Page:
Despite such plusses, there are a couple of flaws with this record: "Understanding Women" doesn't deserve to make the cut, while "Simple Life", led by a harmonica, takes a while to get into the groove; and at nearly six and a half minutes, it has plenty of time to do that. The only song to end in less than four minutes is "The Last Song", a tribute to an adolescent Aids victim who Elton had befriended. It includes a melodic reference to the Paul McCartney-penned "Yesterday" (Elton would balance things out with his 1995 album Made In England, which was littered with Lennon references).

Production is helmed by Chris Thomas, and as already indicated; Elton's piano-playing is significantly rationed. As such, the sound isn't reminiscent of his early "golden" years - the over-orchestrations suffocate what could easily have been stripped down, almost acoustic performances - but neither is it as dated as his drum-machine-and-synth days of the 80s: The end result is a hybrid of the two.

It's also worthy of note that this was the first time in years that Elton had made an album without the influence of drugs. Clarity obviously aids inspiration, as this album would be the best he had offered in some time, and in this reviewer's opinion, wouldn't release an album so strong for the remaining decade.
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3 of 4 people found the following review helpful
3.0 out of 5 stars Strong Suit, 23 Sep 2008
This review is from: The One (Audio CD)
"The One" is a pretty decent long player, and represented an early Nineties return to form for Elton after a decade that yielded a half-dozen or so great singles, but mostly substandard albums. However, as always with Elton, where there is good news, there is also some bad. So let's deal with the bad first. The album contains a number of tracks that can only be described as fillers. "The North", "Whitewash County" and "Emily" fall squarely into the "inoffensive but bland" category; "Understanding Women" is a synth-based curiosity that is a little out of place with the rest of the work; and "Sweat It Out" is an odd attempt at funk-pop (or something) that doesn't quite come off. On the positive side, "Simple Life" gets things going with an assured panache; the title track is an excellent ballad with a catchy piano riff; "On Dark Street" is a delightful slice of disposable soul; and, for once on an Elton CD re-issue, there is a superior bonus track in the form of the trojan "Suit Of Wolves". The highlights on the album are "When A Woman Doesn't Want You", an outstanding power-ballad with fine straightforward lyrics; and "The Last Song", an emotive tune that recounts the tale of a father and son reunited by the son's AIDS-related illness. The muscular production maintains an excellent sonic quality throughout, raising even the weaker tracks to a standard above their station. We can never expect perfection from the Watford Warbler, but "The One" is a fairly good effort.
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3.0 out of 5 stars Elton returns, 9 Jun 2007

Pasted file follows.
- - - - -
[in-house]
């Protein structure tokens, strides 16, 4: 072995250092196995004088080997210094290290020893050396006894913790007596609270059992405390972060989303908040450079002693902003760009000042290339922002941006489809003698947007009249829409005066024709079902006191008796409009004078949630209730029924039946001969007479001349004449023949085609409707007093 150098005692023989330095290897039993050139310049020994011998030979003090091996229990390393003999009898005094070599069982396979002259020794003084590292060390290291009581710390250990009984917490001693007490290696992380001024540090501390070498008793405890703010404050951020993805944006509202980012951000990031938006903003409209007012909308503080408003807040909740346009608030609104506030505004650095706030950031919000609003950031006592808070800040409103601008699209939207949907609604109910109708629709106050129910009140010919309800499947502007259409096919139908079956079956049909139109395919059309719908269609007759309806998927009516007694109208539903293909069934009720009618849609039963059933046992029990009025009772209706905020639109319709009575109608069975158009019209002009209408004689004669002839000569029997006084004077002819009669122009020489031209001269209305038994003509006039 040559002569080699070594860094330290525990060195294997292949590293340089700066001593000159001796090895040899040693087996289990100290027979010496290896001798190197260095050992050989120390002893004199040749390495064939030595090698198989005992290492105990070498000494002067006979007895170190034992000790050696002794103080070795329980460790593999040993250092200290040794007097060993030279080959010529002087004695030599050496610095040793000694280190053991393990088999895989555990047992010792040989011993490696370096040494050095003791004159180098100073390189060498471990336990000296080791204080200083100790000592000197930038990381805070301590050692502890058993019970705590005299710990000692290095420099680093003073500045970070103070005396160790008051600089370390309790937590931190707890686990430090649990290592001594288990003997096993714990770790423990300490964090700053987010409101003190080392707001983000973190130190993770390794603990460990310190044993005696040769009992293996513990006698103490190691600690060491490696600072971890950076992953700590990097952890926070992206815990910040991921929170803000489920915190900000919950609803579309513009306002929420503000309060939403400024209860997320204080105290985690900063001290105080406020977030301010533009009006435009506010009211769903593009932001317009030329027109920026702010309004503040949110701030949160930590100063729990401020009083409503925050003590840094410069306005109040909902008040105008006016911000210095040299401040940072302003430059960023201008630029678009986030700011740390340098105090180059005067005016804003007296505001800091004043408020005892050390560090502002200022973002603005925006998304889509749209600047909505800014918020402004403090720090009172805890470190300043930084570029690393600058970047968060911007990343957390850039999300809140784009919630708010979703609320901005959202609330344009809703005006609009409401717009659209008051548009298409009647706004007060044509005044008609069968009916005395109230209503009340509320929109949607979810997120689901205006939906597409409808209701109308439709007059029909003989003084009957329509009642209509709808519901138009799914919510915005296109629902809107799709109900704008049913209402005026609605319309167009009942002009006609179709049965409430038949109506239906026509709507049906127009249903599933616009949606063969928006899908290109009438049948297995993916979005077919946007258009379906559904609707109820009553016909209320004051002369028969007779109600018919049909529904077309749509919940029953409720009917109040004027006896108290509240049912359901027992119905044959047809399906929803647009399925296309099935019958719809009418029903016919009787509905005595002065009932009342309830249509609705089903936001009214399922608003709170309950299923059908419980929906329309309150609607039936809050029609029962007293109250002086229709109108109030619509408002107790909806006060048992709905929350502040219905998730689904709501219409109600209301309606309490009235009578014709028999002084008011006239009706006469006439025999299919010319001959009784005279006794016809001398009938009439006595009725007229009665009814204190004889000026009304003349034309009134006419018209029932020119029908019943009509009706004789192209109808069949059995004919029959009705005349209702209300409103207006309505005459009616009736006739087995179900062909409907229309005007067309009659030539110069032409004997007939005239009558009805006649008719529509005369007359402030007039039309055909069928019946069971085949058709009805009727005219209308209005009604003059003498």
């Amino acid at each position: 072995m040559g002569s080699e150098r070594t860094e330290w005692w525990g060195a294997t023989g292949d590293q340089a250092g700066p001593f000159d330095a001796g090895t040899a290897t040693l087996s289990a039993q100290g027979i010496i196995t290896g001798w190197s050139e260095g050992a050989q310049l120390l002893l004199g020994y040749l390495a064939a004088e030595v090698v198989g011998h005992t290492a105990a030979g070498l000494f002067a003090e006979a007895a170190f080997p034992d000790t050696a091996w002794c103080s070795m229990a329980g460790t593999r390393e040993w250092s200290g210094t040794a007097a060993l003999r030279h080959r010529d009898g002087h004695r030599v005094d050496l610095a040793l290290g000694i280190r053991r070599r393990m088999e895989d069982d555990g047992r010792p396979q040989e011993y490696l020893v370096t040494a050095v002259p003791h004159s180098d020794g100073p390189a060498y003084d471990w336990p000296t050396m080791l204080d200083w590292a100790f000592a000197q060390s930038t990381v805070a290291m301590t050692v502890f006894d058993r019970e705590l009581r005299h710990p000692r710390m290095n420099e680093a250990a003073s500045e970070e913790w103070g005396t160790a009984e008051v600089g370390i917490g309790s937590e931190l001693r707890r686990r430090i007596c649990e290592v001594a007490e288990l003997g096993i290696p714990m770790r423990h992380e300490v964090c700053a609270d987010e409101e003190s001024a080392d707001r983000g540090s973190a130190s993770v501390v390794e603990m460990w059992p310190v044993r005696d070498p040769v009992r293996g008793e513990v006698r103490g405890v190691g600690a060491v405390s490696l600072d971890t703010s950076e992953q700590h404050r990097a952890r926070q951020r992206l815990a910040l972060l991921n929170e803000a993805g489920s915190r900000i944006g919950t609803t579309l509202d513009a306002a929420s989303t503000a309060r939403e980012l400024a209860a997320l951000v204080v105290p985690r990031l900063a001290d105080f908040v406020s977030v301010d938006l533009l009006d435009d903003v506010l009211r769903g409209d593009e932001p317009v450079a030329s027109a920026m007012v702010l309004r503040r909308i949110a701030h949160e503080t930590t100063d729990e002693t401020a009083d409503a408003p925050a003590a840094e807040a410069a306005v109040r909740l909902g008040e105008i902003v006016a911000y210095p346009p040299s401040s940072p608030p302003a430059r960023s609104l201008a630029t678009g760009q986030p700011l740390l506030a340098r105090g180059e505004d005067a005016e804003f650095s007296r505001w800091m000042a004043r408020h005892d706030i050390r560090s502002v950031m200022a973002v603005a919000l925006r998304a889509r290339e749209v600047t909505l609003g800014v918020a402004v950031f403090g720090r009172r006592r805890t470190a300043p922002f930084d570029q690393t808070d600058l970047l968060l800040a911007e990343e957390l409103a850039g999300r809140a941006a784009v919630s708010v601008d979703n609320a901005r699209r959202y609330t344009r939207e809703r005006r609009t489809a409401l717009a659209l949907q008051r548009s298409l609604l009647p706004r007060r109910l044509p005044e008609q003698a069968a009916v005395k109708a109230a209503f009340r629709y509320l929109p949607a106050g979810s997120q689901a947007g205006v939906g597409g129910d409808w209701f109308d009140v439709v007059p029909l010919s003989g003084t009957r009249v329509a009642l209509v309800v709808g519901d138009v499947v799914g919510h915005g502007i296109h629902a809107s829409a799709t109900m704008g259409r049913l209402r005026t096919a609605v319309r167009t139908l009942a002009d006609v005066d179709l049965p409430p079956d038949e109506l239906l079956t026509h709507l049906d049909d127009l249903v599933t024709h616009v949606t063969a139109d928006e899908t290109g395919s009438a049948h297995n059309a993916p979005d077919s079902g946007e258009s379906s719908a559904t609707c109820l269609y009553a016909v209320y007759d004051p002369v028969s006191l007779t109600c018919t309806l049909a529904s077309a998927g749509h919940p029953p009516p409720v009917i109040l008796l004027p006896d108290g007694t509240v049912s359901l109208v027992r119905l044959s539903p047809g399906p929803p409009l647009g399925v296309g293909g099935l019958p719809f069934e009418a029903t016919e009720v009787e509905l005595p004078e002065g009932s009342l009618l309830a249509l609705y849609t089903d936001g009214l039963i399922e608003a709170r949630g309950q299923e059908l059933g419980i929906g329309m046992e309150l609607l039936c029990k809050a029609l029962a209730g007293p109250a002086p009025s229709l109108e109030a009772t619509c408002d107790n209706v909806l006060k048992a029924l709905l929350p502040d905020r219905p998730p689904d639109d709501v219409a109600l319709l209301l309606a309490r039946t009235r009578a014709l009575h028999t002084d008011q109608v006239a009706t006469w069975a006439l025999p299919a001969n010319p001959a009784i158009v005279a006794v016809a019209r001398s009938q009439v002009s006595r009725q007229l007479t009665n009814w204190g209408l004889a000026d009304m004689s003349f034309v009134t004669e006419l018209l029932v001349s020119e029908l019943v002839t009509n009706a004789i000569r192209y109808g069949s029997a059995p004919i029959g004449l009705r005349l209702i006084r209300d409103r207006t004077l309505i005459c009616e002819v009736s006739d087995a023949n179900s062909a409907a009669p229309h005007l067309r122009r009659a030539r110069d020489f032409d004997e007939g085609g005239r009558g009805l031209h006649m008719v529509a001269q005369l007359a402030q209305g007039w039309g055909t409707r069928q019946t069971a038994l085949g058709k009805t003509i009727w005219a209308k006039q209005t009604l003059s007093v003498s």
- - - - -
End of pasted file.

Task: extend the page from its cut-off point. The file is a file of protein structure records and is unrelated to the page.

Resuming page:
By 
S J Buck (Kent, UK) - See all my reviews
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This review is from: The One (Audio CD)
This is not quite 4 stars in my view, but its a better album than Elton had produced for a long time with stronger songs and arrangements than anything since "Two Low for Zero". It is still over-produced but there are hints here of the gradual return to his classic sound of the early 70's that would occur so dramatically on "Songs for the West Coast".

'Simple Life' and 'The One' are fine starters to the album. 'The One' in particular shows off Elton's melodic gift as well any track I can think of through his use of an extended chord sequence. Its sad that the track is over-produced, but this can't detract from a great melody. 'Emily' is classic Elton John. Starting with a verse that really doesn't seem to be going anywhere, but then he hooks with another of those amazing choruses. "On Dark Street" is a soulful track, which is one of the few tracks that benefits from its contemporary production. If you want a comparison with classic period its 'Philadelphia Freedom (ish)'. Eltons insistent electric Piano underpins the whole song, and a synthesised string arrangement adds to the soulful arrangement.

'The Last Song' is the last track of the album and is a great song both lyrically and melodically. Its a shame that Elton didn't do this with just Piano and Vocal as the track really doesn't need the other keyboards. However its a fine way to finsh the album.

Its really only the production and overall sound that separates this album from say 'Songs fron the West Coast'. Elton showed with this album that having recovered from the drugs and alcohol problems he could write good songs again and this is well worth getting.
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1 of 5 people found the following review helpful
3.0 out of 5 stars The underdog of all elton john albums, 15 Nov 2003
This review is from: The One (Audio CD)
I didn't think THE ONE would be as good as they made it out to be, but when i found that the title track had reached the top 10, i was surprised. THE ONE is a song not to be underestimated! SIMPLE LIFE is jolly, and THE LAST SONG, a moving ballad about AIDS, had me crying. Love it!
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The One
The One by Elton John (Audio CD - 1998)